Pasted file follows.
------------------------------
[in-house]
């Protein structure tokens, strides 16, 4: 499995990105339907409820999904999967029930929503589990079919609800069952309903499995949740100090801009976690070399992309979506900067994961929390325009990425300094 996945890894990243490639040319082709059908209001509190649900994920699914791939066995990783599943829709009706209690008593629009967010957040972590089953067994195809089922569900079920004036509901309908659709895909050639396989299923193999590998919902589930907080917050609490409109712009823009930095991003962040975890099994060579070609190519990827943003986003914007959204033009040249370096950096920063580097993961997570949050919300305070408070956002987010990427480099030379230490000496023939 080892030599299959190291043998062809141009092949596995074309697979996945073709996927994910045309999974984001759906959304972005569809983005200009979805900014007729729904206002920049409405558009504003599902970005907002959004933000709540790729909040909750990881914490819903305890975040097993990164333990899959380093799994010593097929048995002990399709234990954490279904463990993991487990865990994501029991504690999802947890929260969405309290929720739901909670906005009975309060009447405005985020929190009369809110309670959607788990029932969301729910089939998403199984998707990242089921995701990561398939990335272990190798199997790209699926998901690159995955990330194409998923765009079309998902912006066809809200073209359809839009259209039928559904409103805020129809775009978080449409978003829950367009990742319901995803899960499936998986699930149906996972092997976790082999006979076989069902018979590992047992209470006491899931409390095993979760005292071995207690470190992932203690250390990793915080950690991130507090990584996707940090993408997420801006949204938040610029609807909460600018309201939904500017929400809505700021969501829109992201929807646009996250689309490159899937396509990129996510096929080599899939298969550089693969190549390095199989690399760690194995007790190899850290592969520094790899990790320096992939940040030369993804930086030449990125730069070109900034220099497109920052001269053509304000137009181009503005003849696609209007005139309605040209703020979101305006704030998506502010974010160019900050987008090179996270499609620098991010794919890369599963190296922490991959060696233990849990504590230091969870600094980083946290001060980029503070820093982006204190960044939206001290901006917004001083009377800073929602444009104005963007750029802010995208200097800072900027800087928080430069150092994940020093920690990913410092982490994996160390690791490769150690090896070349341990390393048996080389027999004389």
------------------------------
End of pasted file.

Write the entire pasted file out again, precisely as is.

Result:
[in-house]
């Protein structure tokens, strides 16, 4: 499995990105339907409820999904999967029930929503589990079919609800069952309903499995949740100090801009976690070399992309979506900067994961929390325009990425300094 996945890894990243490639040319082709059908209001509190649900994920699914791939066995990783599943829709009706209690008593629009967010957040972590089953067994195809089922569900079920004036509901309908659709895909050639396989299923193999590998919902589930907080917050609490409109712009823009930095991003962040975890099994060579070609190519990827943003986003914007959204033009040249370096950096920063580097993961997570949050919300305070408070956002987010990427480099030379230490000496023939 080892030599299959190291043998062809141009092949596995074309697979996945073709996927994910045309999974984001759906959304972005569809983005200009979805900014007729729904206002920049409405558009504003599902970005907002959004933000709540790729909040909750990881914490819903305890975040097993990164333990899959380093799994010593097929048995002990399709234990954490279904463990993991487990865990994501029991504690999802947890929260969405309290929720739901909670906005009975309060009447405005985020929190009369809110309670959607788990029932969301729910089939998403199984998707990242089921995701990561398939990335272990190798199997790209699926998901690159995955990330194409998923765009079309998902912006066809809200073209359809839009259209039928559904409103805020129809775009978080449409978003829950367009990742319901995803899960499936998986699930149906996972092997976790082999006979076989069902018979590992047992209470006491899931409390095993979760005292071995207690470190992932203690250390990793915080950690991130507090990584996707940090993408997420801006949204938040610029609807909460600018309201939904500017929400809505700021969501829109992201929807646009996250689309490159899937396509990129996510096929080599899939298969550089693969190549390095199989690399760690194995007790190899850290592969520094790899990790320096992939940040030369993804930086030449990125730069070109900034220099497109920052001269053509304000137009181009503005003849696609209007005139309605040209703020979101305006704030998506502010974010160019900050987008090179996270499609620098991010794919890369599963190296922490991959060696233990849990504590230091969870600094980083946290001060980029503070820093982006204190960044939206001290901006917004001083009377800073929602444009104005963007750029802010995208200097800072900027800087928080430069150092994940020093920690990913410092982490994996160390690791490769150690090896070349341990390393048996080389027999004389």